Detalle Publicación

Prediction of Left Ventricular Reverse Remodeling and Outcomes by Circulating Collagen-Derived Peptides

Título de la revista: JACC : HEART FAILURE
ISSN: 2213-1779
Volumen: 11
Número: 1
Páginas: 58 - 72
Fecha de publicación: 2023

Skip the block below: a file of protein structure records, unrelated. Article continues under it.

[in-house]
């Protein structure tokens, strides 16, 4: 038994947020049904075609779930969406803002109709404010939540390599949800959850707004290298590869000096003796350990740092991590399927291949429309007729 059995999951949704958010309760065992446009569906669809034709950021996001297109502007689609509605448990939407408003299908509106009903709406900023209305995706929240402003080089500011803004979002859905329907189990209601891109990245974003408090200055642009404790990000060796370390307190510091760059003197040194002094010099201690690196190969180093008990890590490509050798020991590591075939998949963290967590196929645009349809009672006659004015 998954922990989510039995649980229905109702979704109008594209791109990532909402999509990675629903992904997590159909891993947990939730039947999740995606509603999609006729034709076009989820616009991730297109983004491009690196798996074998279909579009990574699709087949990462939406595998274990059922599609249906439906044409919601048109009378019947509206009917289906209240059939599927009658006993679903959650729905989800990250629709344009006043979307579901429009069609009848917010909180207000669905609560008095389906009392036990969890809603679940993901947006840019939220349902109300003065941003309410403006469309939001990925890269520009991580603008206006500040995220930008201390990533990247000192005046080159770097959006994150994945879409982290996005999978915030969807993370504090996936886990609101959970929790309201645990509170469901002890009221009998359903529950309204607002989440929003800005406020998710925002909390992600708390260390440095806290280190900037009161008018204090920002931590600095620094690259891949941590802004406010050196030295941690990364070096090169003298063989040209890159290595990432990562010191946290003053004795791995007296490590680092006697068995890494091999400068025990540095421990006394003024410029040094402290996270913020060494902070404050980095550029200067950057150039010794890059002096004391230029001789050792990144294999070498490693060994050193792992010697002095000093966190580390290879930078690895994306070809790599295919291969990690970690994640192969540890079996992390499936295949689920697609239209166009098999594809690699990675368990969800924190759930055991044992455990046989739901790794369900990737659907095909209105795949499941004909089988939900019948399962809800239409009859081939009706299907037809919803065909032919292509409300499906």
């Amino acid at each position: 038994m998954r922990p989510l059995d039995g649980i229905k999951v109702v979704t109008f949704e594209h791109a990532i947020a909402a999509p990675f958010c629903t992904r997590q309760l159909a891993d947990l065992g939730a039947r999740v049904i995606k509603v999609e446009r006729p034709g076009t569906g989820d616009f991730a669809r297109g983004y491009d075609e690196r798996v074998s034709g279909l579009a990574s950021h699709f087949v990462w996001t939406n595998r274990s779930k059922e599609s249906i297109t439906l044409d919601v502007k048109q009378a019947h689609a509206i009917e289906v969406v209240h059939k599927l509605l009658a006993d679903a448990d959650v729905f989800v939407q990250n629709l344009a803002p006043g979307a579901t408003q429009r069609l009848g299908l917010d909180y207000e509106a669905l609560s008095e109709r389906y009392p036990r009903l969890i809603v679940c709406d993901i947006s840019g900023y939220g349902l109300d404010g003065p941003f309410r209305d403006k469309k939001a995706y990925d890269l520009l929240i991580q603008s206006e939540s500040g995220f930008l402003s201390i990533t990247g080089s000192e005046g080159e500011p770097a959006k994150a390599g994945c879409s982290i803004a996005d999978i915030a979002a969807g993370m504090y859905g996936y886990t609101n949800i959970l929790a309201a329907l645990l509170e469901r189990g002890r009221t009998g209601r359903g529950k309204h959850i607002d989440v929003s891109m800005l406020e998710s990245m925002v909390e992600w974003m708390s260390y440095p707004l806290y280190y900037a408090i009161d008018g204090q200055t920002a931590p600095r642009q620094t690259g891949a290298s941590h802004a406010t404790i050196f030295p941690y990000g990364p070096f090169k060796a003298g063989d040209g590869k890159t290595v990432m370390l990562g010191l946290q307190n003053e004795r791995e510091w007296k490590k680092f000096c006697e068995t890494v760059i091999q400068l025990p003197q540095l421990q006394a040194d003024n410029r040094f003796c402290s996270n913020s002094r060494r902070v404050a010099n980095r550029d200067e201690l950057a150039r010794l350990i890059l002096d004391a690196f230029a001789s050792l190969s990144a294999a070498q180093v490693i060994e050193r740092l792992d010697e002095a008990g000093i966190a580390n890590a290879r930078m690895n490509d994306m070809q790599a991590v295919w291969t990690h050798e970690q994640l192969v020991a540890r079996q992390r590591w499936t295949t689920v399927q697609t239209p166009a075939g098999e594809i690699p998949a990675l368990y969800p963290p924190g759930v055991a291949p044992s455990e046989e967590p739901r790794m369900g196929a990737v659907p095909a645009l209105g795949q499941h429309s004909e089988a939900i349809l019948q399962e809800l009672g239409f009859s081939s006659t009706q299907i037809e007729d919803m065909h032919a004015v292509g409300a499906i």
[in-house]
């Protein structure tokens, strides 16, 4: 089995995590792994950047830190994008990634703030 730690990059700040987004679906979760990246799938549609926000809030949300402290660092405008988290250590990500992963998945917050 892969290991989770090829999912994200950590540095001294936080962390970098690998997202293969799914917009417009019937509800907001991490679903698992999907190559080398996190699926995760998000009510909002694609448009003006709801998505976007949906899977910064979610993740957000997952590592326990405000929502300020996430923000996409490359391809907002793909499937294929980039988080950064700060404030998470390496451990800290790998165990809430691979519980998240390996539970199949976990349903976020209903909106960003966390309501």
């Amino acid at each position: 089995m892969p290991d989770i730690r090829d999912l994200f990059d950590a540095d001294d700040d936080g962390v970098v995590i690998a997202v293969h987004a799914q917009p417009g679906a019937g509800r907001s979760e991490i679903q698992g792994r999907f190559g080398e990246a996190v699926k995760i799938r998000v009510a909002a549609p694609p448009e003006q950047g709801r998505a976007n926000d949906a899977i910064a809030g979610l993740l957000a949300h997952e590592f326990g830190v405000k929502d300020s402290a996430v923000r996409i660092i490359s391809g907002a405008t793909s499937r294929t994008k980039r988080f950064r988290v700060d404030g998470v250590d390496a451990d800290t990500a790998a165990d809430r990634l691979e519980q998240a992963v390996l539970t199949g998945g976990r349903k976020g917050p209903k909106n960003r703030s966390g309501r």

BACKGROUND Myocardial fibrosis may increase vulnerability to poor prognosis in patients with heart failure (HF), even in those patients exhibiting left ventricular reverse remodeling (LVRR) after guideline-based therapies.OBJECTIVES This study sought to characterize fibrosis at baseline in patients with HF with left ventricular ejection fraction (LVEF) <50% by determining serum collagen type I-derived peptides (procollagen type I C-terminal propeptide [PICP] and ratio of collagen type I C-terminal telopeptide to matrix metalloproteinase-1) and to evaluate their association with LVRR and prognosis.METHODS Peptides were determined in 1,034 patients with HF at baseline. One-year echocardiography was available in 665 patients. Associations of peptides with 1-year changes in echocardiographic variables were analyzed by multivariable linear mixed models. LVEF was considered improved if it increased by & GE;15% or to & GE;50% or if it increased by & GE;10% to >40% in patients with LVEF & LE;40%. Cardiovascular death and HF-related outcomes were analyzed in all patients ran-domized to derivation (n = 648) and validation (n = 386) cohorts.RESULTS Continuous associations with echocardiographic changes were observed only for PICP. Compared with high-PICP (& GE;108.1 ng/mL) patients, low-PICP (<108.1 ng/mL) patients exhibited enhanced LVRR and a lower risk of HF-related outcomes (P & LE; 0.018), with women and nonischemic patients with HF showing a stronger LVEF increase (interaction P & LE; 0.010). LVEF increase was associated with a better prognosis, particularly in low-PICP patients (interaction P & LE; 0.029). Only patients with both low PICP and improved LVEF exhibited a better clinical evolution than patients with nonimproved LVEF (P < 0.001).CONCLUSIONS Phenotyping with PICP, a peptide associated with myocardial fibrosis, may be useful to differentiate patients with HF who are more likely to experience clinical myocardial recovery from those with partial myocardial improvement. (J Am Coll Cardiol HF 2023;11:58-72) & COPY; 2023 by the American College of Cardiology Foundation.